The first step to managing stress at work is changing your mindset. So many of us believe that we should accept mediocrity or that it’s our fate to be whatever we are destined to be. To this effect, we let our bosses control us, we let our colleagues harass us and we allow ourselves to be wasted. Everything starts from the mind. This doesn’t mean you have to become a positive freak. It simply means you need to define your principles and ensure that you know your worth. If your boss bullies you, stand up to him/her. If your colleagues damage your reputation, talk to them cordially instead of being passive aggressive or stressful. You and you alone have the power to stand up for yourself. When you let go of the fears that control your movements, you will find yourself more relieved.

Avoid Getting Caught Up in the Rat Race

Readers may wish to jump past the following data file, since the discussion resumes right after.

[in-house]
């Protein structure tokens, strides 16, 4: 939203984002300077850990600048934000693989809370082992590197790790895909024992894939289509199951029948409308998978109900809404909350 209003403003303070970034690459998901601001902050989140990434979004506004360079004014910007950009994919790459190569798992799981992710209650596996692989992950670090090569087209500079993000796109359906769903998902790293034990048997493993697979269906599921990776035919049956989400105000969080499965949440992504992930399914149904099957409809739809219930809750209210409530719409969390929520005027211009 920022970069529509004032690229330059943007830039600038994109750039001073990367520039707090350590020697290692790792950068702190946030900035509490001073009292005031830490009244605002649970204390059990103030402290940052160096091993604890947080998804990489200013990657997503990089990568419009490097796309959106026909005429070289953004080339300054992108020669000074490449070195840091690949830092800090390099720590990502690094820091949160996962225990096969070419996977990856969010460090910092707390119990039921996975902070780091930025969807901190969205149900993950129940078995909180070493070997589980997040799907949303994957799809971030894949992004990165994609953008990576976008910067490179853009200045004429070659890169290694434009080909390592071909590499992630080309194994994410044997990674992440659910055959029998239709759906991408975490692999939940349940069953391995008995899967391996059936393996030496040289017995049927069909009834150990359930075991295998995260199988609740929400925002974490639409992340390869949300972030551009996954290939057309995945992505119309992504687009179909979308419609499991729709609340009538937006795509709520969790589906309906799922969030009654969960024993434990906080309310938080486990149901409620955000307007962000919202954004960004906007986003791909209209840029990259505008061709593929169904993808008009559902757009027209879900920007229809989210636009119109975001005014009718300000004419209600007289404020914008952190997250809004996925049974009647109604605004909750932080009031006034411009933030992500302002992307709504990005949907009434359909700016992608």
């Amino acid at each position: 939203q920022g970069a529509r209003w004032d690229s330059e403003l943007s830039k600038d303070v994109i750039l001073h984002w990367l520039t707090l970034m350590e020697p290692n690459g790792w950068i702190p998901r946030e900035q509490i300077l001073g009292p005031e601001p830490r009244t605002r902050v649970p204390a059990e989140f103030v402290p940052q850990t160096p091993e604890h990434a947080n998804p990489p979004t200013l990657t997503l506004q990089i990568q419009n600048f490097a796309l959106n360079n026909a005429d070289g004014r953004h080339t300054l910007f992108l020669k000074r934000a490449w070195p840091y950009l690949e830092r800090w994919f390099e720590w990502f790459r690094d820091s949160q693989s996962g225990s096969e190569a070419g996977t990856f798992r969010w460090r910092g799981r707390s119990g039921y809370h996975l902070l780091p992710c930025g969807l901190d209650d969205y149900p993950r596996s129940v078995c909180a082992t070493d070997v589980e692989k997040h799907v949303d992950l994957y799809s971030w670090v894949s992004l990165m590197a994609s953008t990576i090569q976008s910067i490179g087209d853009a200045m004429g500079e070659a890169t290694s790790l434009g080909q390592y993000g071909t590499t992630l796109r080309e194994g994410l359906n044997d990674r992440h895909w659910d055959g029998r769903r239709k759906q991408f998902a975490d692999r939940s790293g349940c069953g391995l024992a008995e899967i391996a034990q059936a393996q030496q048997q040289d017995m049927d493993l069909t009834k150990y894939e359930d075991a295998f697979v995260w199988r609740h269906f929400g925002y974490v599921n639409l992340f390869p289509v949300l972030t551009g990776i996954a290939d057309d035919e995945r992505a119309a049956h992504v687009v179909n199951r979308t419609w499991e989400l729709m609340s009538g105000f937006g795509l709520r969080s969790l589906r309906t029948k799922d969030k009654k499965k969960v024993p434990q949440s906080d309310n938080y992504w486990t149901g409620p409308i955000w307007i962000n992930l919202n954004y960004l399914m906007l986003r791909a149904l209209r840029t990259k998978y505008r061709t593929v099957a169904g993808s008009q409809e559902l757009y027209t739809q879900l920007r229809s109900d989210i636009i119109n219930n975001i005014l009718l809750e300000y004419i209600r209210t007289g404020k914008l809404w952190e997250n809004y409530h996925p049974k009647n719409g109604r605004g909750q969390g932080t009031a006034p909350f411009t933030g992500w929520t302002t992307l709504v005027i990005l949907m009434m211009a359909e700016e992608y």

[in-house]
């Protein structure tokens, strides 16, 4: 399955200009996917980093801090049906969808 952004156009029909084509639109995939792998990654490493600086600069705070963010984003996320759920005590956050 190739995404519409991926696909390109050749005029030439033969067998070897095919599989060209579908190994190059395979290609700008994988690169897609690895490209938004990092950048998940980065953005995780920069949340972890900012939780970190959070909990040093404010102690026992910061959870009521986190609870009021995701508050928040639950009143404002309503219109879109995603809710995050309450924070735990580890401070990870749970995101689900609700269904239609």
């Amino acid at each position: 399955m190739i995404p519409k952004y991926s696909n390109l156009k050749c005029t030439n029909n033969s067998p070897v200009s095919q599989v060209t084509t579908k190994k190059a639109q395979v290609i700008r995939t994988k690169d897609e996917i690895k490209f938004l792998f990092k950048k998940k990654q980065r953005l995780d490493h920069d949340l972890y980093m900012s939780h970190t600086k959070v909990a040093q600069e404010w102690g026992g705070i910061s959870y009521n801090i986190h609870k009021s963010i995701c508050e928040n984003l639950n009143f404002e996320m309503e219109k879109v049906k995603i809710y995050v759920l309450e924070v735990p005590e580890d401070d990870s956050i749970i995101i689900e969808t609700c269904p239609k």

One of the biggest reason we endure a tough workplace is because we get caught up in the rat race. Do you honestly think it’s worth it to sacrifice your time, your health, and your family life for a new promotion, a new raise or a new title? Is it worth it to do those extra hours and overtime just so you may be eligible to receive a bonus from which you would buy the new iPhone? The second step to beating stress is learning to want less, simplify life, and not get caught up in this quest for achieving materialistic and capitalistic successes. When you learn to align life’s priorities, you can find a new sense of freedom; one that has never been there before. This leads us to the third point - cherish and nourish your life.

Cherish and Nourish Your Life by Making Small Routine Changes